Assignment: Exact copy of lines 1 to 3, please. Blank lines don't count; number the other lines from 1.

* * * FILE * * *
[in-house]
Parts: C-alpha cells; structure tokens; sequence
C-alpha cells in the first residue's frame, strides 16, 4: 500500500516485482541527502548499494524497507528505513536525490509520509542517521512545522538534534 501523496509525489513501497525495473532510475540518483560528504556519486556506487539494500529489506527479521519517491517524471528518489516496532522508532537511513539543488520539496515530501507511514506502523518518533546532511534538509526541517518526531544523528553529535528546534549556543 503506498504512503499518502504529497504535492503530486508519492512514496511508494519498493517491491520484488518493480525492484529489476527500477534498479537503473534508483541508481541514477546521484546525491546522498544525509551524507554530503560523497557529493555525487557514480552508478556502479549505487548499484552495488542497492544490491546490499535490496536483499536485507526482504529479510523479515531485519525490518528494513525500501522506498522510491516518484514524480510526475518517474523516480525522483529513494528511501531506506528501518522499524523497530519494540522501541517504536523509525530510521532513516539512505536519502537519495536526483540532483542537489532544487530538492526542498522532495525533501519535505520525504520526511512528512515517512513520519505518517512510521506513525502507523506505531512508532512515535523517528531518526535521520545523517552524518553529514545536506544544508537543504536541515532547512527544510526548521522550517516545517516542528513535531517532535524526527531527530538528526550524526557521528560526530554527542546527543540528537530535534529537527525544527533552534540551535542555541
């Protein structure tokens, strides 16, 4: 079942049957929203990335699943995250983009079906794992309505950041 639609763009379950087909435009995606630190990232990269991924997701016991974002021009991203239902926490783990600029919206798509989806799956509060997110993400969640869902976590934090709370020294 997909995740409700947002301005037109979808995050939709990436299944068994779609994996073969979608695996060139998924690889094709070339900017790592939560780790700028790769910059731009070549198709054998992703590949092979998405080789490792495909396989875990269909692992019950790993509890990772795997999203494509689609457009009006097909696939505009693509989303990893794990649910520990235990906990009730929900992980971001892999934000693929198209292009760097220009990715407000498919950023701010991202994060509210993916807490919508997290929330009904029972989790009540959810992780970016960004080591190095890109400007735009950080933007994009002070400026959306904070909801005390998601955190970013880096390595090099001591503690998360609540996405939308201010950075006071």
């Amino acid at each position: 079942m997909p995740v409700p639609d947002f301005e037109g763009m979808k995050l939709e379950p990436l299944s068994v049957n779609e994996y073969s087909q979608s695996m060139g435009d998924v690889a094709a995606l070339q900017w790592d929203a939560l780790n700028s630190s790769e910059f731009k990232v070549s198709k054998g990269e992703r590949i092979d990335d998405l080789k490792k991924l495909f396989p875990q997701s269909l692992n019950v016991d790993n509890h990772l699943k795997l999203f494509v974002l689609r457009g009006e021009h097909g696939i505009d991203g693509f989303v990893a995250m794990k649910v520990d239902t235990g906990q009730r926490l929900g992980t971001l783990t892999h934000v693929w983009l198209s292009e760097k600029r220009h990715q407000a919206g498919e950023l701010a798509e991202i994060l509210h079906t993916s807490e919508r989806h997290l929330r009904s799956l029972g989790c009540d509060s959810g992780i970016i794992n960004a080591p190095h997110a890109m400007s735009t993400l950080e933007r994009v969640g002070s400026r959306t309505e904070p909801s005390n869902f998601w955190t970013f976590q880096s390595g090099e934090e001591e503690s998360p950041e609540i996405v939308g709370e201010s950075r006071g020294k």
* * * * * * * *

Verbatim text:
[in-house]
Parts: C-alpha cells; structure tokens; sequence
C-alpha cells in the first residue's frame, strides 16, 4: 500500500516485482541527502548499494524497507528505513536525490509520509542517521512545522538534534 501523496509525489513501497525495473532510475540518483560528504556519486556506487539494500529489506527479521519517491517524471528518489516496532522508532537511513539543488520539496515530501507511514506502523518518533546532511534538509526541517518526531544523528553529535528546534549556543 503506498504512503499518502504529497504535492503530486508519492512514496511508494519498493517491491520484488518493480525492484529489476527500477534498479537503473534508483541508481541514477546521484546525491546522498544525509551524507554530503560523497557529493555525487557514480552508478556502479549505487548499484552495488542497492544490491546490499535490496536483499536485507526482504529479510523479515531485519525490518528494513525500501522506498522510491516518484514524480510526475518517474523516480525522483529513494528511501531506506528501518522499524523497530519494540522501541517504536523509525530510521532513516539512505536519502537519495536526483540532483542537489532544487530538492526542498522532495525533501519535505520525504520526511512528512515517512513520519505518517512510521506513525502507523506505531512508532512515535523517528531518526535521520545523517552524518553529514545536506544544508537543504536541515532547512527544510526548521522550517516545517516542528513535531517532535524526527531527530538528526550524526557521528560526530554527542546527543540528537530535534529537527525544527533552534540551535542555541